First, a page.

A “Model” Minority: Japanese Americans as References and Role Models in Black Newspapers, 2000–2010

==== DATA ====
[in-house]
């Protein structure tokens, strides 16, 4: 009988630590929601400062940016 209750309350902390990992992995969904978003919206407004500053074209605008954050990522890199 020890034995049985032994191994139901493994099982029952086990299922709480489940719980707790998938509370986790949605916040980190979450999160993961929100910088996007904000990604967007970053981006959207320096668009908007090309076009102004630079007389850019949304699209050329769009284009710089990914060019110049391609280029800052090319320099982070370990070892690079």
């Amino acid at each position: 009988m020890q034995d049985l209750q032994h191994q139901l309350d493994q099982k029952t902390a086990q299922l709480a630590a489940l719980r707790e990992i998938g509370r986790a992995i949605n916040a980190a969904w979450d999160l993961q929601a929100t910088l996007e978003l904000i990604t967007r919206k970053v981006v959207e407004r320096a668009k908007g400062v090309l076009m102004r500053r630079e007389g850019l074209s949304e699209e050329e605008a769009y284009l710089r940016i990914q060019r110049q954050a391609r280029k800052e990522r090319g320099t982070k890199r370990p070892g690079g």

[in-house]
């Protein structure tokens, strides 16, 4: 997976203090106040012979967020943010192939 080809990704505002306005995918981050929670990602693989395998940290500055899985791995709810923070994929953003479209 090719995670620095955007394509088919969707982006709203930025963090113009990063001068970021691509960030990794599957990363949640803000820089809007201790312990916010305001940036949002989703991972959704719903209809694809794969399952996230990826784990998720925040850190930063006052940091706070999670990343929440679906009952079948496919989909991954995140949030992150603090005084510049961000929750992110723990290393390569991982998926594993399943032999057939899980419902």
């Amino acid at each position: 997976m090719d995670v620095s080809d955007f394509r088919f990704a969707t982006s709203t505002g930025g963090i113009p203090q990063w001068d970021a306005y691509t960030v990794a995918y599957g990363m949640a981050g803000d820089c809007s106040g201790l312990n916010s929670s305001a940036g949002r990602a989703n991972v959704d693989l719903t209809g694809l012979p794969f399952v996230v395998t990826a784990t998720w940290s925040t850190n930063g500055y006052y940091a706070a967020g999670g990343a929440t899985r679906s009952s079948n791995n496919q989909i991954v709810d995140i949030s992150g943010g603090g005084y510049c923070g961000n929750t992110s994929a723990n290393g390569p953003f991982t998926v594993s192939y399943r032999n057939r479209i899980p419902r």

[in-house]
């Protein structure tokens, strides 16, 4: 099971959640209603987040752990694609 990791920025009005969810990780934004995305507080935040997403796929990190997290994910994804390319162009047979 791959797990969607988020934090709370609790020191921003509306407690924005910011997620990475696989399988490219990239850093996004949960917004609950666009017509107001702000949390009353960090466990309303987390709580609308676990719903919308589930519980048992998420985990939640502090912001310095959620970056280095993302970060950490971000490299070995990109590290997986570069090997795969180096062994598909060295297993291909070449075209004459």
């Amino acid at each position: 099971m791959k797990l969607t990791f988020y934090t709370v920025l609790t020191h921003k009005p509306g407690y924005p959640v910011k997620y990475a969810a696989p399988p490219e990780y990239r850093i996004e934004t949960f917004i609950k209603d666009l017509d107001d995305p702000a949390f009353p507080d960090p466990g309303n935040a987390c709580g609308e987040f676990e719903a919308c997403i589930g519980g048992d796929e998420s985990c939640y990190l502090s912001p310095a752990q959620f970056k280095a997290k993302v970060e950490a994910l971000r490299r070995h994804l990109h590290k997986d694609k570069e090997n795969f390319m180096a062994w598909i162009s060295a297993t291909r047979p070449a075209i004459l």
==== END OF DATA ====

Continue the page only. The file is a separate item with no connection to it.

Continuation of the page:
The model minority began as an ideology pitting Japanese Americans against African Americans, using the former's economic success to deflect assertions of the persistence of race. In stressing enmity, research on black attitudes toward Asian Americans points to the utility of the myth in segmenting the two communities. The thrust of reporting on Japanese America in thirty seven black newspapers from 2000 to 2010 shows something different. Two frames emerge: Japanese Americans function as a reference group serving to reinforce the historical substance of racial profiling of minorities, and as a role model for developing a strategy for black efforts at reparations.
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